If you think Windows is an unstable OS try running it on a beta Parallels with a beta non Intel version. It WILL NOT install legacy x86 drivers. I have a Roland GX-24 vinyl sign cutter and it works under software which has its own drivers such as CoCut Pro or EasyCut Studio but the Roland Windows 10 drivers WILL NOT INSTALL. Fortunately for me EasyCut Studio Mac version works fine on the M1 and I can do 99% of what I want to do on it. My heavy lifting software, CoCut 2017 (Windows only) does in fact install on bastardized Windows 10 ARM and it does work so I’m set.
My laser etcher uses a program called LaserGRBL which is Windows only and it also installs. I do find that when I run the program in Parallels it’s a little goofy getting the USB connected laser machine accessible to the virtualized Windows and I even found I might have to reboot MacOS to get it back visible to Mac. 99.9% to 100% of what I do with the laser machine can be done in a Mac program called “Lightburn” which works fine on the M1.
My 3D printer software (PrusaSlicer) works fine under MacOS on the M1.
Finally I have a Police Scanner in the other room which has 3rd party, Windows only software called ProScan which allows me to listen to the scanner on my local network. It took me quite some time to get it working and the issues were with Parallels and the Windows sound devices. Right at this moment I’m not sure what I did right but it is working right now. I’m scared to reboot the Windows session!
Make no mistake though, Parallels Tech Preview running Windows 10 ARM is a turd of epic proportions. It crashes FREQUENTLY and almost never connects to the internet first time causing me to have to run the troubleshooter. Running the troubleshooter resets the ethernet adapter which connects it to the internet but I’m running on Wifi through Parallels and not using ethernet so who knows what the hell is going on?
PROS AND CONS
- Probably the biggest advantage is that the chip architecture between the iPhone and iPad and these new M1 chips is very similar. You can run iPhone and iPad apps on your M1 app. That may or may not seem useful at the moment but what it means is that the Mac ecosystem can get way tighter and way better. Stand by for great things from the ecosystem.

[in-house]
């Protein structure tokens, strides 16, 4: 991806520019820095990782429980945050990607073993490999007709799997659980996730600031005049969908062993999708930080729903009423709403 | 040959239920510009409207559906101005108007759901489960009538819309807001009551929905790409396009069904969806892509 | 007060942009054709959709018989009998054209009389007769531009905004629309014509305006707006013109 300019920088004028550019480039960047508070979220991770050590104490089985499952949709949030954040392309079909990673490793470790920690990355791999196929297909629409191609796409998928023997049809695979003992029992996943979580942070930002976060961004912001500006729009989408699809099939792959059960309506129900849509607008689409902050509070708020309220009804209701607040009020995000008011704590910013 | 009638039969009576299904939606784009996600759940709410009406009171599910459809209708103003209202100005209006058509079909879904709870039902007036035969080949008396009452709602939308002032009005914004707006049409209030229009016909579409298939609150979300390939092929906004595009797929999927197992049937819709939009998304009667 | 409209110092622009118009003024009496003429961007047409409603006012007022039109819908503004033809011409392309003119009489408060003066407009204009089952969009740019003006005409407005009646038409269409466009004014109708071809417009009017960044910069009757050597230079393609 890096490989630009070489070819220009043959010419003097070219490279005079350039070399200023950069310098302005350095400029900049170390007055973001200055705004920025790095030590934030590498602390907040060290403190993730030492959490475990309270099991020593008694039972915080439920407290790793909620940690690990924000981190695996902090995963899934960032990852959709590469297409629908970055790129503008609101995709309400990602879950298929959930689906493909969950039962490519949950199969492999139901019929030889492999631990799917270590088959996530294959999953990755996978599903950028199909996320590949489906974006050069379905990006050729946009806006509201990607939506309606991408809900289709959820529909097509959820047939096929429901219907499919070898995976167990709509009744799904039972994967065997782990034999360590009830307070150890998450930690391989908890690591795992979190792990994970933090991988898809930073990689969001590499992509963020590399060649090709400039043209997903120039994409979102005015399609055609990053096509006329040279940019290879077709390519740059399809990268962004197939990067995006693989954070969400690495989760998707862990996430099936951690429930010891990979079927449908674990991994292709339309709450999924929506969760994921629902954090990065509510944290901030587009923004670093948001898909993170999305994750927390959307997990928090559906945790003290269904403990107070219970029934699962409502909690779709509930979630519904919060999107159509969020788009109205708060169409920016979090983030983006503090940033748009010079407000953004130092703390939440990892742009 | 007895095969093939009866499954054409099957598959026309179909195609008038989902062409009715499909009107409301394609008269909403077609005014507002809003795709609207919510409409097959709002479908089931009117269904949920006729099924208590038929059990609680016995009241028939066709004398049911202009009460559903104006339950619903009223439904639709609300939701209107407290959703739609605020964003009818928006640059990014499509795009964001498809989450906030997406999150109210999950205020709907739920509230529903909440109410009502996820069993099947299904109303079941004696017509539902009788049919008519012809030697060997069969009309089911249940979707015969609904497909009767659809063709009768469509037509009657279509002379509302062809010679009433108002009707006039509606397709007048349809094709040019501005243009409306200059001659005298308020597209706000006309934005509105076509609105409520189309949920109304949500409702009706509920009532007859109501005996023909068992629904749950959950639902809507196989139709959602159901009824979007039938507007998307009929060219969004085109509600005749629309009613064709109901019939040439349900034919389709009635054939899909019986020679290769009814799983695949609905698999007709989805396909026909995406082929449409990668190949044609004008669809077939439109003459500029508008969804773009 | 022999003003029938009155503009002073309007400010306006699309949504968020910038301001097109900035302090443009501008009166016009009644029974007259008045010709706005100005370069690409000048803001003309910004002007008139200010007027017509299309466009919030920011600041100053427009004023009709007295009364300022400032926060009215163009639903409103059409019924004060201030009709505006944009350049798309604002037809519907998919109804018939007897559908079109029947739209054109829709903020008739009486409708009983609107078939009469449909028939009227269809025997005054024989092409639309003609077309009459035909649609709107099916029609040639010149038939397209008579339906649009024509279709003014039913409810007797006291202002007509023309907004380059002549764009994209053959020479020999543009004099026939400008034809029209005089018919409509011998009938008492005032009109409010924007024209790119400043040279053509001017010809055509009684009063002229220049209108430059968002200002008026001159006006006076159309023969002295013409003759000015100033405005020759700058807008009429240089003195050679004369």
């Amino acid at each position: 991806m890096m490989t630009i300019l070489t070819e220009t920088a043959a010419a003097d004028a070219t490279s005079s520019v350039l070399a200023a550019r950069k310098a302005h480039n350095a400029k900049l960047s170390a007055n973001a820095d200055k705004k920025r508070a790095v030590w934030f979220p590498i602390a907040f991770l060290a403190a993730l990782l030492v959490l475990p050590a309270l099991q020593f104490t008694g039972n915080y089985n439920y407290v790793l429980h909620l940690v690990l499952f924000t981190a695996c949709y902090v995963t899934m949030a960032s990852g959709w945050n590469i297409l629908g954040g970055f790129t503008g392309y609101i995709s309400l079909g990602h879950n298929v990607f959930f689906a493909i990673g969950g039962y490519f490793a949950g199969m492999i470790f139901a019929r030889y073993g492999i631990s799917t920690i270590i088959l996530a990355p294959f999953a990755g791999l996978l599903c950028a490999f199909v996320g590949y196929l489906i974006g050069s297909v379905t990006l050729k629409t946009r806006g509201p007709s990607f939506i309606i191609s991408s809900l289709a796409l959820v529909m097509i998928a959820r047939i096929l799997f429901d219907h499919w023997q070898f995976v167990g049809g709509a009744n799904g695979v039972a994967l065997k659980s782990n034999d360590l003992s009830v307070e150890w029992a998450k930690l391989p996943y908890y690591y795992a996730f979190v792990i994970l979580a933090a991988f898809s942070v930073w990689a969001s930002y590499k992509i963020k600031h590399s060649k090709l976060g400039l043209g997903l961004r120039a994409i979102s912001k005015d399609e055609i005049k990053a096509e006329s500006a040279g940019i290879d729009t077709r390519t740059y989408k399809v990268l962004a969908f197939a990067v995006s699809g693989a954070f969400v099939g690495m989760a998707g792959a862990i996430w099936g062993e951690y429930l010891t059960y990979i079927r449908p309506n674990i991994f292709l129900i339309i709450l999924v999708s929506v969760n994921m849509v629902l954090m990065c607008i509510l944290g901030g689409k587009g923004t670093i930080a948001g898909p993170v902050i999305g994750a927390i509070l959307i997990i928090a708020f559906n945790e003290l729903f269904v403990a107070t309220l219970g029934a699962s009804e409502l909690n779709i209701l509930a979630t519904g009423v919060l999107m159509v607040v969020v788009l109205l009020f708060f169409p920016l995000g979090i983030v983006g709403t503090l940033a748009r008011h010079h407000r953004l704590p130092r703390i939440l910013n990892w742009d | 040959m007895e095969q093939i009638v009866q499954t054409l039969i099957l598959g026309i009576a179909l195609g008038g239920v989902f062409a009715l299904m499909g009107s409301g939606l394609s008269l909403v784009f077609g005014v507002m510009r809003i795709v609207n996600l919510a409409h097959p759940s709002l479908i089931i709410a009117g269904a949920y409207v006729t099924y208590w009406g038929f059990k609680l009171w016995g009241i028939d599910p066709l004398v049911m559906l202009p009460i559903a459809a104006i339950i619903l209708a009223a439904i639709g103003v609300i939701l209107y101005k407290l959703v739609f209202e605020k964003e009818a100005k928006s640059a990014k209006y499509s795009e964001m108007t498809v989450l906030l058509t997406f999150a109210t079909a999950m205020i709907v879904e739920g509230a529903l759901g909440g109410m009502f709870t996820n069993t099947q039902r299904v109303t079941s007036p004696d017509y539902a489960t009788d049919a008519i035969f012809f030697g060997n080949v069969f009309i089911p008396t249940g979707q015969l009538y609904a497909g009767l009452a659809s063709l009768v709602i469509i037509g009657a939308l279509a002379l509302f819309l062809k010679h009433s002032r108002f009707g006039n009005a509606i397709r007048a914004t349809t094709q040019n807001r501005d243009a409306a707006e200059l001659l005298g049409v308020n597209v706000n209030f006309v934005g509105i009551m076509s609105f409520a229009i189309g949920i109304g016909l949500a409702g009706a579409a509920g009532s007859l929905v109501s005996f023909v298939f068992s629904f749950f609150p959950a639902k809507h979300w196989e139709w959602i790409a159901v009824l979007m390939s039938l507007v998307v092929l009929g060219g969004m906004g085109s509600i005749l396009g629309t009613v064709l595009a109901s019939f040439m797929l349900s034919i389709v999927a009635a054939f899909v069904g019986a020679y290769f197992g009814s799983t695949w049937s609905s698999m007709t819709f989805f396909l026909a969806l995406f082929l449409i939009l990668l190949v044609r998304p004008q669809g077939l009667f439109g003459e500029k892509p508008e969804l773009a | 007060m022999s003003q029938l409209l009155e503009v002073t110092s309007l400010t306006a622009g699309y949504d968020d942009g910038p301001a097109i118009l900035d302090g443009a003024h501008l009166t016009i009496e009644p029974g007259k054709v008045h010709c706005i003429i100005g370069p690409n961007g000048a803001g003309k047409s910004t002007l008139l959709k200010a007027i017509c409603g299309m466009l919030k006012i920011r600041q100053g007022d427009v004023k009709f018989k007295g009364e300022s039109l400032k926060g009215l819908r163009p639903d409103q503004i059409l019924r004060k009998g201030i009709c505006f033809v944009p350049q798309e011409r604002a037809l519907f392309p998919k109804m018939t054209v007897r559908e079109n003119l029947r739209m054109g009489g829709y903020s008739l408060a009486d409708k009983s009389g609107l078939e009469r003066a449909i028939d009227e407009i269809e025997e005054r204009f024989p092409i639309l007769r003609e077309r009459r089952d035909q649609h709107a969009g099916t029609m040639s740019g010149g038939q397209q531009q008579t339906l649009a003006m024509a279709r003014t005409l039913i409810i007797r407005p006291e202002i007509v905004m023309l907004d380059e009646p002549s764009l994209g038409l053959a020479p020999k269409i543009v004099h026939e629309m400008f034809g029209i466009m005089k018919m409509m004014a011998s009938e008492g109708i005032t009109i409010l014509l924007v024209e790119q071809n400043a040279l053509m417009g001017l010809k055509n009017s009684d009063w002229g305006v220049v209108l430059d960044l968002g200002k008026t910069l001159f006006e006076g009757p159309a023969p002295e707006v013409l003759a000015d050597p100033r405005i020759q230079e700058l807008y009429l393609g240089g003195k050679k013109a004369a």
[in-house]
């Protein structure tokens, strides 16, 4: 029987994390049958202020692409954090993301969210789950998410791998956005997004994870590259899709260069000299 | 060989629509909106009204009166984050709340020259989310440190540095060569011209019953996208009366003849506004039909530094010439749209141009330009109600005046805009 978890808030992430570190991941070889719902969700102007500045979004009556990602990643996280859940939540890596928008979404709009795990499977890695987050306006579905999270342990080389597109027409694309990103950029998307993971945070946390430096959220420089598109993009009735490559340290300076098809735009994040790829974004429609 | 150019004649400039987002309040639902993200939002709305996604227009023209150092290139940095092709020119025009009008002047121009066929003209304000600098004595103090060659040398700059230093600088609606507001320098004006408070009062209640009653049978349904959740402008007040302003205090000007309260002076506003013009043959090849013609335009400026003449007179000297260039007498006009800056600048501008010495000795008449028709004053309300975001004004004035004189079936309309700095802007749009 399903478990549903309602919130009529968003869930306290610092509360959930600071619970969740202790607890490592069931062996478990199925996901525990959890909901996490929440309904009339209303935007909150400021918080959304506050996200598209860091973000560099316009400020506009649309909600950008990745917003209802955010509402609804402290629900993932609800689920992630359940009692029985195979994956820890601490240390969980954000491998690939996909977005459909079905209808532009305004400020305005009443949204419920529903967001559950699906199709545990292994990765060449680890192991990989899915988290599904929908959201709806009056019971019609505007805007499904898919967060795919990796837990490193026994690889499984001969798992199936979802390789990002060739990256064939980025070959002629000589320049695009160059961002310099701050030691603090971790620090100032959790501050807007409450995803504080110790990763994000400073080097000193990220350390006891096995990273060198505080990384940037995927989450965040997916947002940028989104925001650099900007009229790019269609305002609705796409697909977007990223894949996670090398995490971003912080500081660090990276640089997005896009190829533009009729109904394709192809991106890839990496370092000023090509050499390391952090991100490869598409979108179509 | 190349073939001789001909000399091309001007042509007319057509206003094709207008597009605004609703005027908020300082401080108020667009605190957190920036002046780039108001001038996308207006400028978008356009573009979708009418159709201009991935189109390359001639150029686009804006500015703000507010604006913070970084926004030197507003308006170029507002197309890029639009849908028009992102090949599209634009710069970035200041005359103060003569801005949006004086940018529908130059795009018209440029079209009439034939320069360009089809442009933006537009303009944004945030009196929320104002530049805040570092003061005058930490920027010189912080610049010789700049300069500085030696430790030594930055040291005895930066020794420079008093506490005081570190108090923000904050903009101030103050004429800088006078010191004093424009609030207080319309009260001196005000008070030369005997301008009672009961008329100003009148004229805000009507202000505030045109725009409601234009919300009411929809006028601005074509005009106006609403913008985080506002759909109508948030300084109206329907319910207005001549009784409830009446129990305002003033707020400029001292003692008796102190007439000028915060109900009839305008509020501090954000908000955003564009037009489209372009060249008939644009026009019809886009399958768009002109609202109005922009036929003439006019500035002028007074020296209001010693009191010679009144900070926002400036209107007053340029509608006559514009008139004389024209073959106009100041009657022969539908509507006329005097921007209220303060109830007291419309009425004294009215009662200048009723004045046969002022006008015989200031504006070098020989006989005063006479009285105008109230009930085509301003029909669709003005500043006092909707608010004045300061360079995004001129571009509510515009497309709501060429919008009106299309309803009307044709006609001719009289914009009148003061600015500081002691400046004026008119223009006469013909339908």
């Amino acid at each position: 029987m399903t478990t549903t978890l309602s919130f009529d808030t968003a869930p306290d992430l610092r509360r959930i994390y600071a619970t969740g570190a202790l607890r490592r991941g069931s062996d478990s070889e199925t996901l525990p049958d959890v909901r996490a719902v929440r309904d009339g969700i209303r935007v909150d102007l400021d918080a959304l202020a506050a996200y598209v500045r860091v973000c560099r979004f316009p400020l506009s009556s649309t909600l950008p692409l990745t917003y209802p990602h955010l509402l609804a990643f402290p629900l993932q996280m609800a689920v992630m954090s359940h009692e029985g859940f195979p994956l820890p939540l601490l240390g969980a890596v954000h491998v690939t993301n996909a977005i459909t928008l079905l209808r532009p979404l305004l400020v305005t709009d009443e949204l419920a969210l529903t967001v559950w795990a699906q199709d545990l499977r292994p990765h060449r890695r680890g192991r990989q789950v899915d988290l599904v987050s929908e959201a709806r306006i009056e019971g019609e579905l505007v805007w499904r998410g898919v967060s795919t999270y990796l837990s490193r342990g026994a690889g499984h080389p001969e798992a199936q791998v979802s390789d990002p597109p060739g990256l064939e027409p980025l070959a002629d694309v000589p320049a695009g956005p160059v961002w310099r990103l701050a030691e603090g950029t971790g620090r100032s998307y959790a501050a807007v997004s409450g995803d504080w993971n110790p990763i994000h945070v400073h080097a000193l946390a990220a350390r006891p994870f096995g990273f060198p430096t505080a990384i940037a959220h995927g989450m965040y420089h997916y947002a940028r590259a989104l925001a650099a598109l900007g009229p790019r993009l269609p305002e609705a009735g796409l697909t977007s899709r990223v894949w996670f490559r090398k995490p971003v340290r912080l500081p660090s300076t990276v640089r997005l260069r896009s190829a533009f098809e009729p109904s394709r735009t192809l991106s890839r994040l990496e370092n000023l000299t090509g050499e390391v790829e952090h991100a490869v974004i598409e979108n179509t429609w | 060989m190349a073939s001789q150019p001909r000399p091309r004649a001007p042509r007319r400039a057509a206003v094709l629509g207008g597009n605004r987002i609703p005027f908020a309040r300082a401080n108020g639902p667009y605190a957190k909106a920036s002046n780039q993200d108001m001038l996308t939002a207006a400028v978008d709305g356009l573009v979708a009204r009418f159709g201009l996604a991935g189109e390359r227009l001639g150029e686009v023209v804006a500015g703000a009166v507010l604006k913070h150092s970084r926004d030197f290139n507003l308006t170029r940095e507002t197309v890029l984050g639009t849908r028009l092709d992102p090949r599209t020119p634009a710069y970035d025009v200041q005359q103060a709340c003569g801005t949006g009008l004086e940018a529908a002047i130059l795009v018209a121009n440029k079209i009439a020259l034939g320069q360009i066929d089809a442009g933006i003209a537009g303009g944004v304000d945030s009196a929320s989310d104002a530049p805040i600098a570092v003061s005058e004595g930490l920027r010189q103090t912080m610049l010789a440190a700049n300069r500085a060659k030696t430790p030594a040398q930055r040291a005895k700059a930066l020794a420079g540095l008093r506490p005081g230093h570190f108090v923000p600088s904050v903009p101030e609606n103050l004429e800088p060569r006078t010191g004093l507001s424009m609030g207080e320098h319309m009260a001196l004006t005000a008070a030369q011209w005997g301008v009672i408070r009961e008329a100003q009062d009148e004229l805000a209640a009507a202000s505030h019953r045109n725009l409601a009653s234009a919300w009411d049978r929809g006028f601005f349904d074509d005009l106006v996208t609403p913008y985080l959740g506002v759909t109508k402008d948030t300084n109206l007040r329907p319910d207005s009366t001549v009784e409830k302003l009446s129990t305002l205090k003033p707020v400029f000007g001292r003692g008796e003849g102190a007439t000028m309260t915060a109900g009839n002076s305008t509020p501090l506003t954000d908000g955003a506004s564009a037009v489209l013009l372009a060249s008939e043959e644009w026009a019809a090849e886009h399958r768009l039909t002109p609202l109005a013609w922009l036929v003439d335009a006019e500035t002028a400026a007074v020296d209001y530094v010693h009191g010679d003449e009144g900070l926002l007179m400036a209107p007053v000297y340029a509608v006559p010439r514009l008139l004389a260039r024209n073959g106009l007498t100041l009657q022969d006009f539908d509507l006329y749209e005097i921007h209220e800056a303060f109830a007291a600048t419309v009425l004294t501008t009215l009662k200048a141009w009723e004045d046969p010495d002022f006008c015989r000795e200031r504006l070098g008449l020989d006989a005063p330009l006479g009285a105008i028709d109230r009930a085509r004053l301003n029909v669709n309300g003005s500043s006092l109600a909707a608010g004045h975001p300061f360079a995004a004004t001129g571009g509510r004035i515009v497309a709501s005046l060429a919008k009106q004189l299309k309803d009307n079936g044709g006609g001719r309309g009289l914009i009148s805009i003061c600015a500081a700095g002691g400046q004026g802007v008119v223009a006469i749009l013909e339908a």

- Mac M1 is lightning fast. Even lightning says “Phew” when it sees the Mac M1 operate.
- Specific Code tied to specific hardware is always best. When you have something like an Intel platform and 4 million people make devices and drivers for it there are going to be problems.
- Not as expensive as most Macs
- Rosetta 2 seems to run all of my Intel Mac programs that I use and I’m pretty damn diverse. I have a lot of junk.
- Lots of ports and 3rd party vendors make external hard drive adapters that have lots more ports. It is best to buy the cheap 256 GB Mac and get a hard drive caddy with extra ports. It will save a ton of money over buying a Mac with a 1 TB drive. A. Lot. Of. Money.
- Big issues with legacy hardware with x86 drivers
- Big issues with running virtualization software
- Big issues with HDMI to DVI
- Using an adapter to hook up a DVI monitor makes you lose one of your high speed Thunderbolt ports.
- Lots of users claim horrific Bluetooth issues (no problems for me).
If you are a Mac only dude living in a lonely world (sorry that song was just on the radio) then an M1 is your Huckleberry. It’s super fast and will run your Mac ecosystem with aplomb. (Sorry, I just wanted to say aplomb somewhere).
If you have a roomful of old USB devices that you need Windows software and legacy x86 drivers to operate then maybe you better just get a Windows computer.
If you need to run other OS’s in virtualization software get another laptop and slap Ubuntu Linux on it because you ain’t gonna virtualize on this Mac M1, at least not yet.